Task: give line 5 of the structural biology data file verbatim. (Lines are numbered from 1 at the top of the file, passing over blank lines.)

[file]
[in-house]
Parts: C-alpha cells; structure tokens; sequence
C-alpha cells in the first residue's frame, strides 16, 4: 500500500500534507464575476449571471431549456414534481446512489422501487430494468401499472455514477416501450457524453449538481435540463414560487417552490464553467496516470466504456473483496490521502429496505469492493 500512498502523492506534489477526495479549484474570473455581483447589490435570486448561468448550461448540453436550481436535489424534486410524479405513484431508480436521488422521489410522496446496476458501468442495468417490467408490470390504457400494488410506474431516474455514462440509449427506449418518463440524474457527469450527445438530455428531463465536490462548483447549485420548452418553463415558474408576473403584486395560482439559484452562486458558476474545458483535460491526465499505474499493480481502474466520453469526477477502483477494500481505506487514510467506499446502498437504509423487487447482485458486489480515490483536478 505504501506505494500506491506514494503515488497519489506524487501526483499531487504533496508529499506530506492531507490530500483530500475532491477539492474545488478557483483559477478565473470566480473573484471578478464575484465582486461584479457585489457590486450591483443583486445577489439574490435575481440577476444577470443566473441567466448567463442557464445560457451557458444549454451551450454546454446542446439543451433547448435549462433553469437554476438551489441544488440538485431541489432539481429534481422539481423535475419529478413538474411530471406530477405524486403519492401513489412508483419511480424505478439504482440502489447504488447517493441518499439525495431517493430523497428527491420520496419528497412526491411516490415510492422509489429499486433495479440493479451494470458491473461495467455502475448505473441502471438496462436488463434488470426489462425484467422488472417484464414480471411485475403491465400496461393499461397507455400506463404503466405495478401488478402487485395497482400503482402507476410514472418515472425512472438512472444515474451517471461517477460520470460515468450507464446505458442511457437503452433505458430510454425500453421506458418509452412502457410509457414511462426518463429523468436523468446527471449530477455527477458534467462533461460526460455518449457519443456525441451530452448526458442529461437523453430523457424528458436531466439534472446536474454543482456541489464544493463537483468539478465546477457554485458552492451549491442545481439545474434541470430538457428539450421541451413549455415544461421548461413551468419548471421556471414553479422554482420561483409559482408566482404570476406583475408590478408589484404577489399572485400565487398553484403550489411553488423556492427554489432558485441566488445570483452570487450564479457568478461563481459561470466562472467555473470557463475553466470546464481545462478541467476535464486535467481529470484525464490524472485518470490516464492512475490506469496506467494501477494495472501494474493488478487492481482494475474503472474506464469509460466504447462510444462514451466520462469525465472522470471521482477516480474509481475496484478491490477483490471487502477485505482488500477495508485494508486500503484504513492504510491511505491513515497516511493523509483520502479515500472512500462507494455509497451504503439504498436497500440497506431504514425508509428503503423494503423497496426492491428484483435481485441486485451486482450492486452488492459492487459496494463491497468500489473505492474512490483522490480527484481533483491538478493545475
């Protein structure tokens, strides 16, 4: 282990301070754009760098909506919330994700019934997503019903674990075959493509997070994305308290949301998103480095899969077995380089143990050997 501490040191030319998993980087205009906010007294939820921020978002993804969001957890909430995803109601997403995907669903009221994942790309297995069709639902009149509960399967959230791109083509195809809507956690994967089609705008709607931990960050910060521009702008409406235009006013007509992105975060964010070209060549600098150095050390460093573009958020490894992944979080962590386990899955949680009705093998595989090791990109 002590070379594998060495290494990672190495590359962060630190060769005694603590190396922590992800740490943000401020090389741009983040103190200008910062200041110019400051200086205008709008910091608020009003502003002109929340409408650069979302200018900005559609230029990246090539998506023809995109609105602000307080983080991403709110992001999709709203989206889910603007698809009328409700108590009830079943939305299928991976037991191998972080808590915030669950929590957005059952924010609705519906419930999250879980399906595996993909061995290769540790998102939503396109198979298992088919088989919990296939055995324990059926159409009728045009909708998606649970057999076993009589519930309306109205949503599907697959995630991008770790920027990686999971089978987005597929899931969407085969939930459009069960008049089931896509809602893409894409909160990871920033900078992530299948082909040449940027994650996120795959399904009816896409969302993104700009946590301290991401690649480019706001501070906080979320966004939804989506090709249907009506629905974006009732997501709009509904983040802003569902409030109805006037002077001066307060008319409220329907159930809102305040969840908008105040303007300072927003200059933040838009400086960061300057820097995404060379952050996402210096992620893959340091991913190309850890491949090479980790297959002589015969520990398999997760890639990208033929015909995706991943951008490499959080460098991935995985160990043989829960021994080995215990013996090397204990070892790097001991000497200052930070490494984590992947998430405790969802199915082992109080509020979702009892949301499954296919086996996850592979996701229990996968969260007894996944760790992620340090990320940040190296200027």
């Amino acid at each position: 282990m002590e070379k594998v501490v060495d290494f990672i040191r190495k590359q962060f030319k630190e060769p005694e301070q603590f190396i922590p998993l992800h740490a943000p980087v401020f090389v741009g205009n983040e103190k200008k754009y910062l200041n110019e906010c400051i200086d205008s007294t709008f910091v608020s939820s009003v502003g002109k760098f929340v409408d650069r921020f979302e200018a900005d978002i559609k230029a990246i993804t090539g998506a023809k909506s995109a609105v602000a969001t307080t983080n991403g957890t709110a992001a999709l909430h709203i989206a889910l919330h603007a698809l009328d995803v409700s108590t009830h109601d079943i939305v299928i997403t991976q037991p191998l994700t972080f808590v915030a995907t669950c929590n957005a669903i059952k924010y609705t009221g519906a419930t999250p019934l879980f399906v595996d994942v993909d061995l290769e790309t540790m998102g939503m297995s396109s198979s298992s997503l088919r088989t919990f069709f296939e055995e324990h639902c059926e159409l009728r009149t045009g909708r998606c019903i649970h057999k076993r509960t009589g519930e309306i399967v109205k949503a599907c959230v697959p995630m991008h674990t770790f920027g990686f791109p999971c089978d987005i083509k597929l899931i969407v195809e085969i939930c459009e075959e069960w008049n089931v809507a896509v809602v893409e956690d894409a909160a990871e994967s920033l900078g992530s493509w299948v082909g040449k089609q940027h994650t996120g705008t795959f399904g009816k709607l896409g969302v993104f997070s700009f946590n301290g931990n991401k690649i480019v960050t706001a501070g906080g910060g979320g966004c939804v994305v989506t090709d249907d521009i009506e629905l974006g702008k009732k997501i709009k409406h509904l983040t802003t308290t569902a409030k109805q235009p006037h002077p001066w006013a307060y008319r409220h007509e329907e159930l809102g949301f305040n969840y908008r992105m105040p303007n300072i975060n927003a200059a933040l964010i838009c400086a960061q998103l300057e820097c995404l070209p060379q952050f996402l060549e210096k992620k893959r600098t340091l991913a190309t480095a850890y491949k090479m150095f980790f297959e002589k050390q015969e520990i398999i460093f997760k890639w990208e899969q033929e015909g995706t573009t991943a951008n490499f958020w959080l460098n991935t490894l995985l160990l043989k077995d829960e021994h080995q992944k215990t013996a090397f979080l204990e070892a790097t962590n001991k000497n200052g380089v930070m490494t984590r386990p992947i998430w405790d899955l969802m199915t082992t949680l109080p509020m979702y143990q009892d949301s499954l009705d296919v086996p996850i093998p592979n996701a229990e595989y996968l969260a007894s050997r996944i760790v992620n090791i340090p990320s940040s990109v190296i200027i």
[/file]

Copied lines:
């Amino acid at each position: 282990m002590e070379k594998v501490v060495d290494f990672i040191r190495k590359q962060f030319k630190e060769p005694e301070q603590f190396i922590p998993l992800h740490a943000p980087v401020f090389v741009g205009n983040e103190k200008k754009y910062l200041n110019e906010c400051i200086d205008s007294t709008f910091v608020s939820s009003v502003g002109k760098f929340v409408d650069r921020f979302e200018a900005d978002i559609k230029a990246i993804t090539g998506a023809k909506s995109a609105v602000a969001t307080t983080n991403g957890t709110a992001a999709l909430h709203i989206a889910l919330h603007a698809l009328d995803v409700s108590t009830h109601d079943i939305v299928i997403t991976q037991p191998l994700t972080f808590v915030a995907t669950c929590n957005a669903i059952k924010y609705t009221g519906a419930t999250p019934l879980f399906v595996d994942v993909d061995l290769e790309t540790m998102g939503m297995s396109s198979s298992s997503l088919r088989t919990f069709f296939e055995e324990h639902c059926e159409l009728r009149t045009g909708r998606c019903i649970h057999k076993r509960t009589g519930e309306i399967v109205k949503a599907c959230v697959p995630m991008h674990t770790f920027g990686f791109p999971c089978d987005i083509k597929l899931i969407v195809e085969i939930c459009e075959e069960w008049n089931v809507a896509v809602v893409e956690d894409a909160a990871e994967s920033l900078g992530s493509w299948v082909g040449k089609q940027h994650t996120g705008t795959f399904g009816k709607l896409g969302v993104f997070s700009f946590n301290g931990n991401k690649i480019v960050t706001a501070g906080g910060g979320g966004c939804v994305v989506t090709d249907d521009i009506e629905l974006g702008k009732k997501i709009k409406h509904l983040t802003t308290t569902a409030k109805q235009p006037h002077p001066w006013a307060y008319r409220h007509e329907e159930l809102g949301f305040n969840y908008r992105m105040p303007n300072i975060n927003a200059a933040l964010i838009c400086a960061q998103l300057e820097c995404l070209p060379q952050f996402l060549e210096k992620k893959r600098t340091l991913a190309t480095a850890y491949k090479m150095f980790f297959e002589k050390q015969e520990i398999i460093f997760k890639w990208e899969q033929e015909g995706t573009t991943a951008n490499f958020w959080l460098n991935t490894l995985l160990l043989k077995d829960e021994h080995q992944k215990t013996a090397f979080l204990e070892a790097t962590n001991k000497n200052g380089v930070m490494t984590r386990p992947i998430w405790d899955l969802m199915t082992t949680l109080p509020m979702y143990q009892d949301s499954l009705d296919v086996p996850i093998p592979n996701a229990e595989y996968l969260a007894s050997r996944i760790v992620n090791i340090p990320s940040s990109v190296i200027i």